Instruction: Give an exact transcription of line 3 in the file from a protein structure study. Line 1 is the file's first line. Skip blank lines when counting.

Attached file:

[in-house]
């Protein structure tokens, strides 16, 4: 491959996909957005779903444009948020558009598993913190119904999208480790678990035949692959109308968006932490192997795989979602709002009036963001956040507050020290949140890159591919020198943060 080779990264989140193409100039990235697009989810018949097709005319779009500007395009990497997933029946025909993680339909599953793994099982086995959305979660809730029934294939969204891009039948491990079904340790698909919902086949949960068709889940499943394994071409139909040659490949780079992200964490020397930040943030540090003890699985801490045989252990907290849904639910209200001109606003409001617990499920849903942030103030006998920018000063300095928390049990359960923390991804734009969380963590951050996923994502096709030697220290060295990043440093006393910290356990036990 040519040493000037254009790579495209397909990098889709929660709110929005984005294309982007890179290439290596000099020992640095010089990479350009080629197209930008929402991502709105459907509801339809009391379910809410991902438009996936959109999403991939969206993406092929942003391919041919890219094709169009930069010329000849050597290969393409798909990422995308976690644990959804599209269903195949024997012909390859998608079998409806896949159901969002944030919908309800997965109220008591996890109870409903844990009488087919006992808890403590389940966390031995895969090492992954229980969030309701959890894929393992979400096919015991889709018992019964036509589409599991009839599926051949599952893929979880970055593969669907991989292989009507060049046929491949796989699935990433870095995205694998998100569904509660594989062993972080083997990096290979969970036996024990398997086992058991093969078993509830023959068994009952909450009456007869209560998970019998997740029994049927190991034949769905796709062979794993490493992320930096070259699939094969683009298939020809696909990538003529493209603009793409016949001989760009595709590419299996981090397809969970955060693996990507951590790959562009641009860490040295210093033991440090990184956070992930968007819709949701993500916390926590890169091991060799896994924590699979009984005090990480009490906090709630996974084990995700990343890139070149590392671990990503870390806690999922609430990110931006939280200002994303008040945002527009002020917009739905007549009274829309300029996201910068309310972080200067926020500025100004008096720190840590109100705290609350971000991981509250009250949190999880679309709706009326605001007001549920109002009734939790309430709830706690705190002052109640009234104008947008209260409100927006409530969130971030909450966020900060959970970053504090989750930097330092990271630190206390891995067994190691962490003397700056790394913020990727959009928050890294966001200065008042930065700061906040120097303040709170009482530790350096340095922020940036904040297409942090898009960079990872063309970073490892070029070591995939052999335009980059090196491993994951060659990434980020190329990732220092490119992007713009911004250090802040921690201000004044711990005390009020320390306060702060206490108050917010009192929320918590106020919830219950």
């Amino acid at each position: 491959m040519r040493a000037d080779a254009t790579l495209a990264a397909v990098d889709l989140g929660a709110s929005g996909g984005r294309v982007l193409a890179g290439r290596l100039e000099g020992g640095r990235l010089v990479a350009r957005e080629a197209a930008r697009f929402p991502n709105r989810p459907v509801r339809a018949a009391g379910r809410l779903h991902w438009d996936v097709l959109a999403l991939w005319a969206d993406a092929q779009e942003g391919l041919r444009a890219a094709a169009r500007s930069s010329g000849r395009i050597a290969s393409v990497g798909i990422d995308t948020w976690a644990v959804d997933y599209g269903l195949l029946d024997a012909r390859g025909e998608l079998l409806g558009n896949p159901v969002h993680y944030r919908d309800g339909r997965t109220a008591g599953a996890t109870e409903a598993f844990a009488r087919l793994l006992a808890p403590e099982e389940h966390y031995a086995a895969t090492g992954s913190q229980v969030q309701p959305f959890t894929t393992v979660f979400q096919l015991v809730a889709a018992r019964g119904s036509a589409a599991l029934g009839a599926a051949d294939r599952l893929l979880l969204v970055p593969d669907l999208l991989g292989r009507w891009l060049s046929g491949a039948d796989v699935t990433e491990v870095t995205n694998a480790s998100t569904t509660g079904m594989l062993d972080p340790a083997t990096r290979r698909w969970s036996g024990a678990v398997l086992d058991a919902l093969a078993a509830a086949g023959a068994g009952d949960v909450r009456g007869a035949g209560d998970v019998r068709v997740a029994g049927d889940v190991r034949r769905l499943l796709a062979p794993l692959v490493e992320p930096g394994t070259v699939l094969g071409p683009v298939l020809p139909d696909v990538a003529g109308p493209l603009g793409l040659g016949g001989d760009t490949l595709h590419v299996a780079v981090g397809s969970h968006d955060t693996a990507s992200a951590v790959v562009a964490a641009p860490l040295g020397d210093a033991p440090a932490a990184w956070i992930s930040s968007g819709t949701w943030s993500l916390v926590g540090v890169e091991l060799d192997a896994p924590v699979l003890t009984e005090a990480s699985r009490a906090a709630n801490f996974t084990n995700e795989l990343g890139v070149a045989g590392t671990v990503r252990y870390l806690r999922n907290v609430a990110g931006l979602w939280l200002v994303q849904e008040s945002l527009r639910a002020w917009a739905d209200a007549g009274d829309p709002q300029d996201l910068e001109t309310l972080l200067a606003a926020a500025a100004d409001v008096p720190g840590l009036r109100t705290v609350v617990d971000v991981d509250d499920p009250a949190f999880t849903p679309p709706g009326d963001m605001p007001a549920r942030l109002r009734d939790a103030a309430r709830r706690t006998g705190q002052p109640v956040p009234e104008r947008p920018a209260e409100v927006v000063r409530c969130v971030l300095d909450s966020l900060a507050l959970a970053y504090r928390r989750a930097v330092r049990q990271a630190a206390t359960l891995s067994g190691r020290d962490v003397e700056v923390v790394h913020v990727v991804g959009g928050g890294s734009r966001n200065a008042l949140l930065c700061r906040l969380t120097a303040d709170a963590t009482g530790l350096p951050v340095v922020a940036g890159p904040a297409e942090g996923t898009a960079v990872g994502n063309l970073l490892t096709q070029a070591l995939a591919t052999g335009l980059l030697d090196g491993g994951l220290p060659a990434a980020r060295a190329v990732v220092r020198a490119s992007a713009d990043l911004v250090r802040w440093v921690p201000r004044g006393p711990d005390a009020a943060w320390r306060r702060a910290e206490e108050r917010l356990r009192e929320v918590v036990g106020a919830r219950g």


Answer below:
């Amino acid at each position: 491959m040519r040493a000037d080779a254009t790579l495209a990264a397909v990098d889709l989140g929660a709110s929005g996909g984005r294309v982007l193409a890179g290439r290596l100039e000099g020992g640095r990235l010089v990479a350009r957005e080629a197209a930008r697009f929402p991502n709105r989810p459907v509801r339809a018949a009391g379910r809410l779903h991902w438009d996936v097709l959109a999403l991939w005319a969206d993406a092929q779009e942003g391919l041919r444009a890219a094709a169009r500007s930069s010329g000849r395009i050597a290969s393409v990497g798909i990422d995308t948020w976690a644990v959804d997933y599209g269903l195949l029946d024997a012909r390859g025909e998608l079998l409806g558009n896949p159901v969002h993680y944030r919908d309800g339909r997965t109220a008591g599953a996890t109870e409903a598993f844990a009488r087919l793994l006992a808890p403590e099982e389940h966390y031995a086995a895969t090492g992954s913190q229980v969030q309701p959305f959890t894929t393992v979660f979400q096919l015991v809730a889709a018992r019964g119904s036509a589409a599991l029934g009839a599926a051949d294939r599952l893929l979880l969204v970055p593969d669907l999208l991989g292989r009507w891009l060049s046929g491949a039948d796989v699935t990433e491990v870095t995205n694998a480790s998100t569904t509660g079904m594989l062993d972080p340790a083997t990096r290979r698909w969970s036996g024990a678990v398997l086992d058991a919902l093969a078993a509830a086949g023959a068994g009952d949960v909450r009456g007869a035949g209560d998970v019998r068709v997740a029994g049927d889940v190991r034949r769905l499943l796709a062979p794993l692959v490493e992320p930096g394994t070259v699939l094969g071409p683009v298939l020809p139909d696909v990538a003529g109308p493209l603009g793409l040659g016949g001989d760009t490949l595709h590419v299996a780079v981090g397809s969970h968006d955060t693996a990507s992200a951590v790959v562009a964490a641009p860490l040295g020397d210093a033991p440090a932490a990184w956070i992930s930040s968007g819709t949701w943030s993500l916390v926590g540090v890169e091991l060799d192997a896994p924590v699979l003890t009984e005090a990480s699985r009490a906090a709630n801490f996974t084990n995700e795989l990343g890139v070149a045989g590392t671990v990503r252990y870390l806690r999922n907290v609430a990110g931006l979602w939280l200002v994303q849904e008040s945002l527009r639910a002020w917009a739905d209200a007549g009274d829309p709002q300029d996201l910068e001109t309310l972080l200067a606003a926020a500025a100004d409001v008096p720190g840590l009036r109100t705290v609350v617990d971000v991981d509250d499920p009250a949190f999880t849903p679309p709706g009326d963001m605001p007001a549920r942030l109002r009734d939790a103030a309430r709830r706690t006998g705190q002052p109640v956040p009234e104008r947008p920018a209260e409100v927006v000063r409530c969130v971030l300095d909450s966020l900060a507050l959970a970053y504090r928390r989750a930097v330092r049990q990271a630190a206390t359960l891995s067994g190691r020290d962490v003397e700056v923390v790394h913020v990727v991804g959009g928050g890294s734009r966001n200065a008042l949140l930065c700061r906040l969380t120097a303040d709170a963590t009482g530790l350096p951050v340095v922020a940036g890159p904040a297409e942090g996923t898009a960079v990872g994502n063309l970073l490892t096709q070029a070591l995939a591919t052999g335009l980059l030697d090196g491993g994951l220290p060659a990434a980020r060295a190329v990732v220092r020198a490119s992007a713009d990043l911004v250090r802040w440093v921690p201000r004044g006393p711990d005390a009020a943060w320390r306060r702060a910290e206490e108050r917010l356990r009192e929320v918590v036990g106020a919830r219950g």